postmarketOS/Alpine edge image for the Pinebook Pro
#51
(05-25-2020, 04:05 AM)pmjohann Wrote:
(05-23-2020, 02:39 PM)digeratus1. Wrote: I've been running postmarketOS exclusively since the end of March without issues. Well, one of issue - sound - but that was my fault. Are you using the default image from March? Also, had you already performed the trackpad firmware update to your PBP?

Forgot to add that NO I did not perform any firmware updates previously

Not sure if you have Manjaro 20.04 around in an SD card. If you do, their keyboard/trackpad update process is quite nice. Check the thread with instructions here:
https://forum.manjaro.org/t/how-to-flash.../112366/21

Once you update the firmware it shouldn't matter what distro you use, it will work across them all.
  Reply
#52
(05-26-2020, 02:07 PM)digeratus1. Wrote:
(05-25-2020, 04:05 AM)pmjohann Wrote:
(05-23-2020, 02:39 PM)digeratus1. Wrote: I've been running postmarketOS exclusively since the end of March without issues. Well, one of issue - sound - but that was my fault. Are you using the default image from March? Also, had you already performed the trackpad firmware update to your PBP?

Forgot to add that NO I did not perform any firmware updates previously

Not sure if you have Manjaro 20.04 around in an SD card. If you do, their keyboard/trackpad update process is quite nice. Check the thread with instructions here:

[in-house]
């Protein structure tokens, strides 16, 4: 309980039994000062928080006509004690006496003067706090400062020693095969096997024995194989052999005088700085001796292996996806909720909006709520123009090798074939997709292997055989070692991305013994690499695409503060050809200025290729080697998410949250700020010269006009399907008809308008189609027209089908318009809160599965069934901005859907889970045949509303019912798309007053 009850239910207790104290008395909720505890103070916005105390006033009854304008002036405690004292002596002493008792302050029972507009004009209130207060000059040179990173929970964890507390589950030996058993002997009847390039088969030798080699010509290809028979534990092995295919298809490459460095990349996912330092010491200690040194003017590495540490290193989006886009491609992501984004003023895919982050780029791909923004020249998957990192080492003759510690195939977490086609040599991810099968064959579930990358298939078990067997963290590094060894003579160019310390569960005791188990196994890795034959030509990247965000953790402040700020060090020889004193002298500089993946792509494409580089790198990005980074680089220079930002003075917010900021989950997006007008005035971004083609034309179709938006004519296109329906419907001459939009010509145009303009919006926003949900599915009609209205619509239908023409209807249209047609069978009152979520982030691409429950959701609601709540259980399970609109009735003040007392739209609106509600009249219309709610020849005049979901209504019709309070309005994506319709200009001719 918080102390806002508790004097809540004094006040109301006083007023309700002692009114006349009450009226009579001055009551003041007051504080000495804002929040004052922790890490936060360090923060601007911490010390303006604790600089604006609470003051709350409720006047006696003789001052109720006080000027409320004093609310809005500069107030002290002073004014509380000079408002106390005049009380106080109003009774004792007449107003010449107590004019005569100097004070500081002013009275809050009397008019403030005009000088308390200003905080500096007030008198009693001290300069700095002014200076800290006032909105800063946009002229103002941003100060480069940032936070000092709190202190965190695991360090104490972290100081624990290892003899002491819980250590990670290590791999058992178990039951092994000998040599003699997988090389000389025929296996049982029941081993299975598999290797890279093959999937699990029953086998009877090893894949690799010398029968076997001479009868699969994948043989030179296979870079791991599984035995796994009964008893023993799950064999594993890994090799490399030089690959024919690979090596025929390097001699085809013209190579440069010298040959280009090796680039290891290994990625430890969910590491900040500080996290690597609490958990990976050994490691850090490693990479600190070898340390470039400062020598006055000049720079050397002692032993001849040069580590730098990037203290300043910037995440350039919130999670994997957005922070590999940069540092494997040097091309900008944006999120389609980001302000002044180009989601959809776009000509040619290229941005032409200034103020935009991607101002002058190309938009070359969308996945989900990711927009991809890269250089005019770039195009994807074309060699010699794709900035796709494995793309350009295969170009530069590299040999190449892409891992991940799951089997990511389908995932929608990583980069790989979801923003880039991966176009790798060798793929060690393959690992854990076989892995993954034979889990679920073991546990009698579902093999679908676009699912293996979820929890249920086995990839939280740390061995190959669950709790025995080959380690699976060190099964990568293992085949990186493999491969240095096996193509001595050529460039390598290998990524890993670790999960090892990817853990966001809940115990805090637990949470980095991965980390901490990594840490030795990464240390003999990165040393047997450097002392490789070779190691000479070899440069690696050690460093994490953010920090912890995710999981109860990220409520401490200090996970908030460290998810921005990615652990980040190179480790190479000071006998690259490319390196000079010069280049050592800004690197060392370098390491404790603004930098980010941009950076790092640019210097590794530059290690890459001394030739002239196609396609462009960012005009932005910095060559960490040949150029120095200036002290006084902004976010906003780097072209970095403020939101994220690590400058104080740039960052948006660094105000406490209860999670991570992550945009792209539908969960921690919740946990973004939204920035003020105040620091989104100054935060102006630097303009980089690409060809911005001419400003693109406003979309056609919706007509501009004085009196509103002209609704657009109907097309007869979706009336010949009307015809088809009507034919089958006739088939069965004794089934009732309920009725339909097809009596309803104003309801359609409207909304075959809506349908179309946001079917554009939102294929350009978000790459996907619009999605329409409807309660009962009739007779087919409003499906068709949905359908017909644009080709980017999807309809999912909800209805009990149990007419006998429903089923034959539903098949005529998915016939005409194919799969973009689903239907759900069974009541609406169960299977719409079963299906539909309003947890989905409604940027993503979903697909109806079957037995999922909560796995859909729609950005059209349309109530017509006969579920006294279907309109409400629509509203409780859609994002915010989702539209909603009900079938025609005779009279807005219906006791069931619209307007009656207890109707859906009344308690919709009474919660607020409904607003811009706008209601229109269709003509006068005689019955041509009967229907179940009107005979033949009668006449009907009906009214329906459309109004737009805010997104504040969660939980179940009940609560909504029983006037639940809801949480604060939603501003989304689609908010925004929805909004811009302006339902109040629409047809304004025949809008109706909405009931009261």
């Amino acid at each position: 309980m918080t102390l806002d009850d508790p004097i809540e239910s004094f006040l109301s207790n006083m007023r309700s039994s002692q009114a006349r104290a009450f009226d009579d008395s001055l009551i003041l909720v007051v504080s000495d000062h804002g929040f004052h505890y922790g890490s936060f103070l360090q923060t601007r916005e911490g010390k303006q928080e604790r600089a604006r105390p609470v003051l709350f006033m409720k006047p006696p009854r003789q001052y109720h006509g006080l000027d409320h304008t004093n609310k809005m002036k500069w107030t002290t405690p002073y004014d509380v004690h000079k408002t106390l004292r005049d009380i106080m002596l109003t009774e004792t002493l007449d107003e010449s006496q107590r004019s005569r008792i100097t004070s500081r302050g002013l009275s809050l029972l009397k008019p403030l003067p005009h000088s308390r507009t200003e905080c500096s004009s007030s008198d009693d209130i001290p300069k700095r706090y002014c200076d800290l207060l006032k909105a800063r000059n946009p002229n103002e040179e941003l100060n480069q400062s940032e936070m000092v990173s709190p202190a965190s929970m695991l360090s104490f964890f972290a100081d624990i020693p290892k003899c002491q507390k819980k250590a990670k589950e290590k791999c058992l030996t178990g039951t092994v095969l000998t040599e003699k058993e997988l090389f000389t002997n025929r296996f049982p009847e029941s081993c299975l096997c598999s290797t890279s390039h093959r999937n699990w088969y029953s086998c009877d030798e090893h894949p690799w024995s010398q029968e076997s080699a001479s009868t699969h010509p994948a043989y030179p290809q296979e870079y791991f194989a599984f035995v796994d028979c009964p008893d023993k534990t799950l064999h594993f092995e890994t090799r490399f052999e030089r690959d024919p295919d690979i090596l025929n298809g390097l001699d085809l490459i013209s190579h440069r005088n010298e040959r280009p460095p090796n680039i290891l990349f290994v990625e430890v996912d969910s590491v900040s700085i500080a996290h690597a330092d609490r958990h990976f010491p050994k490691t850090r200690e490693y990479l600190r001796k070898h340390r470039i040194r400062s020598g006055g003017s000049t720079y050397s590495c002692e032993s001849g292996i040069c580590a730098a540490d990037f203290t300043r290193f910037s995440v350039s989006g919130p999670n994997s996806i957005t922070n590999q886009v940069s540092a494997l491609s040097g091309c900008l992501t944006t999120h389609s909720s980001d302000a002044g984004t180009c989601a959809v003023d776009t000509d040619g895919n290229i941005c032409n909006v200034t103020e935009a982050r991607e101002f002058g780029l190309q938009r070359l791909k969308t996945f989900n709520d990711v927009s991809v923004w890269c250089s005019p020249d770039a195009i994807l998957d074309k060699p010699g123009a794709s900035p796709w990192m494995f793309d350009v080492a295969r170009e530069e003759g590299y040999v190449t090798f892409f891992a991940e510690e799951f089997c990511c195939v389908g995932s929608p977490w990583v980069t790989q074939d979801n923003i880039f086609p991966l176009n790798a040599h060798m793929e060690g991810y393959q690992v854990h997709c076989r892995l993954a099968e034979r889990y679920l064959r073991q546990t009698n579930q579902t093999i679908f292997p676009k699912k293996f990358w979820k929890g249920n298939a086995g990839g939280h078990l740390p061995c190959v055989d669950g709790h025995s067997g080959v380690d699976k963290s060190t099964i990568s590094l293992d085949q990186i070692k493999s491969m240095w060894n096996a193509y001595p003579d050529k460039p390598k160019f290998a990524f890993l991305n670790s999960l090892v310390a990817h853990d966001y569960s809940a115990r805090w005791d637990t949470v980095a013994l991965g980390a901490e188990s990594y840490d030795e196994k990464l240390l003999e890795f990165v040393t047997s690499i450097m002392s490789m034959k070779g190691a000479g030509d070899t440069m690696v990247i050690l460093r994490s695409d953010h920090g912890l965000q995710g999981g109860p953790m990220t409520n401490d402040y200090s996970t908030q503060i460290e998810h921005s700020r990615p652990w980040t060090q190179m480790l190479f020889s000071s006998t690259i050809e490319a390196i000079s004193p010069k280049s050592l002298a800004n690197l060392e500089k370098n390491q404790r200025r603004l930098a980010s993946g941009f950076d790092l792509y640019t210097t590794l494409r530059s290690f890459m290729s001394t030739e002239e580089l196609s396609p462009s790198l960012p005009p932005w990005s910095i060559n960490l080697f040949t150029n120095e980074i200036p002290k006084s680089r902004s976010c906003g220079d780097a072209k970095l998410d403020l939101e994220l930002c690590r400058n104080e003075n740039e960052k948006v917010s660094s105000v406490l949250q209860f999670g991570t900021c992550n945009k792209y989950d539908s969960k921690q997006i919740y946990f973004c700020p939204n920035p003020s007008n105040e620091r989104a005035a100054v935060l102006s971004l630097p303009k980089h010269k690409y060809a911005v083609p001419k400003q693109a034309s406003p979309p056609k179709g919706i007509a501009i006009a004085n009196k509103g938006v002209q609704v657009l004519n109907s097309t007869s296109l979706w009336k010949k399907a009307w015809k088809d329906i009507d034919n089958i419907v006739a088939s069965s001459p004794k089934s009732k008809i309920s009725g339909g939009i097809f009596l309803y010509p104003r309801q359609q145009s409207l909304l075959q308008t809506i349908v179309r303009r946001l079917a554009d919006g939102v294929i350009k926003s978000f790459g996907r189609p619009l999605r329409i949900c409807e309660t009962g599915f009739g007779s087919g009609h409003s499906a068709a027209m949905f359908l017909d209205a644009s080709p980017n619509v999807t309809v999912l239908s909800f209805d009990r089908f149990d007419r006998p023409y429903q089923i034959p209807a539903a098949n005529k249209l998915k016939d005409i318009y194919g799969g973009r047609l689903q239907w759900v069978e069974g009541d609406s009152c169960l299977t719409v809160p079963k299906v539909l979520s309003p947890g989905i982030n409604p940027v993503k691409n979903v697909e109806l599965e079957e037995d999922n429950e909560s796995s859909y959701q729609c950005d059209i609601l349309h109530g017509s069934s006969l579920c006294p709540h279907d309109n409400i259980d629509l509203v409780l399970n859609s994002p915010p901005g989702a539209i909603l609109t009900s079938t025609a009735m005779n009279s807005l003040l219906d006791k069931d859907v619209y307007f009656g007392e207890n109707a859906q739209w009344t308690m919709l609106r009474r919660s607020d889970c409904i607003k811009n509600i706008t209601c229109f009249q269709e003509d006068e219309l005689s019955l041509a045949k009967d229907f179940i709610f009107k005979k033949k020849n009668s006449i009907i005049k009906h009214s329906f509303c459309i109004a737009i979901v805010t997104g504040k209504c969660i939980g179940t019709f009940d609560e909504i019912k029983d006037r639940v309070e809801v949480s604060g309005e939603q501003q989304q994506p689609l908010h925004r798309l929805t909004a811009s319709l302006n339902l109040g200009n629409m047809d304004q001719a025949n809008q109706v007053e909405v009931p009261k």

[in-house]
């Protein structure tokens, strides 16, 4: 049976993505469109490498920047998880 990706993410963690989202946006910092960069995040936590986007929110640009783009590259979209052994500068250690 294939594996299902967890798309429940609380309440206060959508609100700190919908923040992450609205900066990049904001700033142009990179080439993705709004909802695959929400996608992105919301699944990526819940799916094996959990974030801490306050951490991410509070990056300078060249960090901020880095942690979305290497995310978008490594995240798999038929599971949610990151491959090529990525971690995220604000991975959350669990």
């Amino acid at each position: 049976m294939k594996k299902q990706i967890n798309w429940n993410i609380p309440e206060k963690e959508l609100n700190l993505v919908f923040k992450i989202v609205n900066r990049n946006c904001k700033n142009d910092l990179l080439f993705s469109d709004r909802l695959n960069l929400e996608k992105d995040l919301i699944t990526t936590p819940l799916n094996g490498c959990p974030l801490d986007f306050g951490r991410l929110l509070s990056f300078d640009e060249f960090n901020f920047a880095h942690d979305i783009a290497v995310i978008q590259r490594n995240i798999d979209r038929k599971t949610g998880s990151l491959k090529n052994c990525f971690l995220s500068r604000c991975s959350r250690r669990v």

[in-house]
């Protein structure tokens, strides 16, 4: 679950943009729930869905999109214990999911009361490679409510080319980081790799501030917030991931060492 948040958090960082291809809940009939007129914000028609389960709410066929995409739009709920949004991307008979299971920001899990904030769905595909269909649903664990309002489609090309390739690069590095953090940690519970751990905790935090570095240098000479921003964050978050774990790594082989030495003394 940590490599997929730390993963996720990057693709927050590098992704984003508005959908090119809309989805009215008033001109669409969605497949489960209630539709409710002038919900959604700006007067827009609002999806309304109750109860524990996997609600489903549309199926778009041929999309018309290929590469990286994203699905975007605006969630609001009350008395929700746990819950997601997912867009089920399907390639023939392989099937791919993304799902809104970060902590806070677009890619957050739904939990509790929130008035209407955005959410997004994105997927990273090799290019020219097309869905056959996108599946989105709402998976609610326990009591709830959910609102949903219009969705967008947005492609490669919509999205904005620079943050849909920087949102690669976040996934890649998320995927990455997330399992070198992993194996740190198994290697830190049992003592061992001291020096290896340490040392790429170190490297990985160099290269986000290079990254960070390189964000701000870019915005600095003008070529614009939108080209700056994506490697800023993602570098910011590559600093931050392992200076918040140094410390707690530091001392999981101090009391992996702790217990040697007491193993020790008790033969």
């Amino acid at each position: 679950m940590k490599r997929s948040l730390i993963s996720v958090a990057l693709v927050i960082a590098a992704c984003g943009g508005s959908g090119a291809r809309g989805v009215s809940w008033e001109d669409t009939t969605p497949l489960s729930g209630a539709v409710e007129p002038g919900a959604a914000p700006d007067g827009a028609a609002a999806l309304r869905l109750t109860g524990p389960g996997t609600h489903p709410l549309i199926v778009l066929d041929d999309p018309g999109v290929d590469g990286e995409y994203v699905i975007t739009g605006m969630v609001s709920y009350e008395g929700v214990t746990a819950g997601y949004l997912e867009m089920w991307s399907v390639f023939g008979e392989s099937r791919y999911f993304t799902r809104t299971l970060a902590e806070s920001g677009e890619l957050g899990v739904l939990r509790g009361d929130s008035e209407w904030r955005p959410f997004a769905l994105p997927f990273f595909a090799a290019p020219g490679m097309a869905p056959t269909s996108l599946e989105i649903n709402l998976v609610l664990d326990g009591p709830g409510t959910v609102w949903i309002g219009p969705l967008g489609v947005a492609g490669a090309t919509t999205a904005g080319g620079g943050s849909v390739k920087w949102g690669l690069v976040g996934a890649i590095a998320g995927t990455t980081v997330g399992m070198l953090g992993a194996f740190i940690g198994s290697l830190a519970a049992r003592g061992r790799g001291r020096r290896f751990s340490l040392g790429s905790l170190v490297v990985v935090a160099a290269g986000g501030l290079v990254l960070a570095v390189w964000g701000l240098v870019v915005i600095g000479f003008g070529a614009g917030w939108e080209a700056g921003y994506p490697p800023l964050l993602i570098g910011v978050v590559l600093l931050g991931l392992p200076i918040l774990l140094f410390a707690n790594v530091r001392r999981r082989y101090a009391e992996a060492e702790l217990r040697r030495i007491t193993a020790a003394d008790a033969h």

https://forum.manjaro.org/t/how-to-flash.../112366/21

Once you update the firmware it shouldn't matter what distro you use, it will work across them all.
Thank you, I will try this and report back!
  Reply
#53
Hello everybody,

I have issues with running or booting the current postmarketOS from the eMMC.

I used pmbootstrap to generate a working installation on a SD card. This installation will boot fine as long as the eMMC is switched off by using the internal switch, or if there i a functional Manjaro on the eMMC.

However, dd'ing the SD card with a working postmarketOS installation to the eMMC will break booting on the Pinebook Pro. The only way to get around that was to turn off the eMMC, boot from an SD card with e.g. Manjaro on it, then hot-plugging the eMMC on and writing a functional Manjaro installation image back to the eMMC.

Any ideas how to get PostmarketOS running from the eMMC?
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#54
(06-11-2020, 09:35 AM)randomuser987987 Wrote: I have issues with running or booting the current postmarketOS from the eMMC.

Sounds like another issue with uboot, and you can see the forum is full of threads about it, too.
  Reply
#55
(06-11-2020, 02:06 PM)slyecho Wrote:
(06-11-2020, 09:35 AM)randomuser987987 Wrote: I have issues with running or booting the current postmarketOS from the eMMC.